Are Professionals Killing Marketing And Advertising?

Today Marketing Magazine published a good article by Craig Mawdsley about over-professionalism in marketing getting in the way of creating great advertising, a subject we agree with, but believe isn't just confined to marketing departments, but agencies as well. So we thought it would be a good day to reprise our post on the subject...

I was following some chatter on the old internet earlier, instigated by Armando Iannucci asking "Has politics actually come to an end? I'm serious. Does it work any more?".

Someone replied "What's Poisoned politics is the professionalisation, people going into politics for life. It's not normal." Someone else added "Politics has replaced government - politicians who know how to play the game, but no idea how to make things actually work".

I think there is some scary truth in that. Governments used to be made up of principled individuals who had a vision for how to make life better, and how to get there. But now it seems like the debate is more important than the subject being debated. Being seen to do the right thing is more important than doing the right thing.

I don't think that it's a problem exclusive to politics.

We live in the era of professionals. You can see it in business, in organisations like the FA and, unfortunately, in advertising and marketing.

When I first came into advertising, people who had studied marketing at college or university were few and far between. Almost every marketing person you met had come up through the organisation, and ended up there because they were good at it. Generally they had a great grasp on the realities of their business.

Now, almost every marketer you meet is some kind of marketing graduate. They are trained in theory, charts, diagrams, powerpoint.

I remember the hilarity when we saw our first Brand Onion - what a crock we all thought. But it was the exception. Now every brand has a brand onion. Or a pyramid, or a doughnut.

When we used to present work, you looked for a visceral reaction in the client. An understanding of why something would work.

Now, you just sense a series of check-boxes being mentally ticked off.

But this isn't just confined to the client side. Oh, no. Agencies used to be the stamping ground of interesting, lively dangerous free-thinkers and do-ers.

Agencies are now largely staffed by advertising's version of corporate drones. Advertising civil servants.

And people who have played it safe are at the top of the business. They have smarmed and politicked their way there, they kept their heads down and made the right moves. They didn't upset people, they didn't take risks, they just greased their way up the pole. They keep the holding company happy.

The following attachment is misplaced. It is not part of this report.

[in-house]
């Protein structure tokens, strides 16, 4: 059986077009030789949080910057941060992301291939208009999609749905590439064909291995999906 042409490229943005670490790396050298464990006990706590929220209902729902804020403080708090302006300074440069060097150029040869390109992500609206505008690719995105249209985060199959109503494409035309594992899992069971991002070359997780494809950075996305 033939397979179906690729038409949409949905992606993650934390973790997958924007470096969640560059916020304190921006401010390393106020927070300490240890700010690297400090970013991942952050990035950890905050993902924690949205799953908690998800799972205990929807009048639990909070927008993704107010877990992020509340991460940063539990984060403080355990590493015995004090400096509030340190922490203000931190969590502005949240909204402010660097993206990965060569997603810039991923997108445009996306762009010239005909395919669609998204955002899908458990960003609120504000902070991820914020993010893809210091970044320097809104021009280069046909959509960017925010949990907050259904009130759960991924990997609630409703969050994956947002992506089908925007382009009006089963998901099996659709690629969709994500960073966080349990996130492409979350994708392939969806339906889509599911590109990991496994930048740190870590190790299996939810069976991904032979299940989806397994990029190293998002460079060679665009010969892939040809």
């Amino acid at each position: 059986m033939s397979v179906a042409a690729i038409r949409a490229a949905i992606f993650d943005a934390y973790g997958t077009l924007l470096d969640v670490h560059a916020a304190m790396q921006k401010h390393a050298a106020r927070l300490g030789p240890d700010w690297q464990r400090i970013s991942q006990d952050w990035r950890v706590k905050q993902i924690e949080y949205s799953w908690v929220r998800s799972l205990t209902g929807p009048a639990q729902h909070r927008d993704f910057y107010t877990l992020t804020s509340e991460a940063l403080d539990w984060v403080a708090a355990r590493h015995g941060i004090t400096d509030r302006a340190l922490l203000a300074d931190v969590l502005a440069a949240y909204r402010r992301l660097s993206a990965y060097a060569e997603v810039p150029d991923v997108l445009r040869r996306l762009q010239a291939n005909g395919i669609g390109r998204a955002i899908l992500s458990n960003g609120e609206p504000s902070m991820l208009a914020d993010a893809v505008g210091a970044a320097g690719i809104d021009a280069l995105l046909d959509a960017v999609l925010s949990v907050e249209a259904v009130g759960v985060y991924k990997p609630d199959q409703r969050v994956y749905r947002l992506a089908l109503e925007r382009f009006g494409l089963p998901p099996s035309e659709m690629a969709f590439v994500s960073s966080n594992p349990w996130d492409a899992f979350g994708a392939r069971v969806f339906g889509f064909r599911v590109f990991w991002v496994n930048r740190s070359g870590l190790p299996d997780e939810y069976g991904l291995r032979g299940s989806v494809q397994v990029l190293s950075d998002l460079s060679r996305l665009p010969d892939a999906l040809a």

How someone can be professional in the field of advertising I have no idea. The best advertising comes from people who walk in every morning with no idea how they ended up there, and no idea how they came up with their last good idea. And if youdo approach something in some organised, structured process, I guarantee the result will look like exactly that.

We got an email the other day from some young person who said their life's ambition was to be an account manager. Fuck me. Poor bastards.

It's not just confined to the accounts side. Never has the ad industry's creative departments been inhabited by such a professional, organised, uninspiring lot. Who are these people who decided at age 17 that they wanted to be a creative? They scare the living shit out of me. This isn't like being a doctor you know, you can't learn it at college. What life experience and lively thinking has someone to offer who has been training themselves in the business of being a creative for the last five years?

I had one of those pointless internet exchanges with a creative the other day, because they wouldn't accept that there might be another formula to creating good advertising other than the one they were taught on their ad course.

In the end you have bow out of these things and allow them the last word, after all, as someone much more funny than I once said "The problem with arguing with stupid people is that they drag you down to their level, and beat you with experience'.

And to be fair, they weren't stupid, far from it. They were just a product of a world where professionalism, knowing how, doing it right, going by the rules, playing by the book, are encouraged.

We live in the era of professionals in advertising.

But, and I know I've asked this question before.

If people now are so much better trained, clued-up - professional - then how come almost all advertising is absolute crap?

The answer... No matter how hard you try, you can't professionalise your way to great advertising.

First published 15.5.13

2 comments:

  1. Cecil B. DeMille2 March 2015 at 13:44

    Creativity is a talent, not a skill, and as such isn't quantifiable in the way the marketing scientists and academicians want it to be. You can't teach it, but you can hone it.

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  2. Or as my father used to say: "Never argue with an idiot because passers-by won't know who's who."

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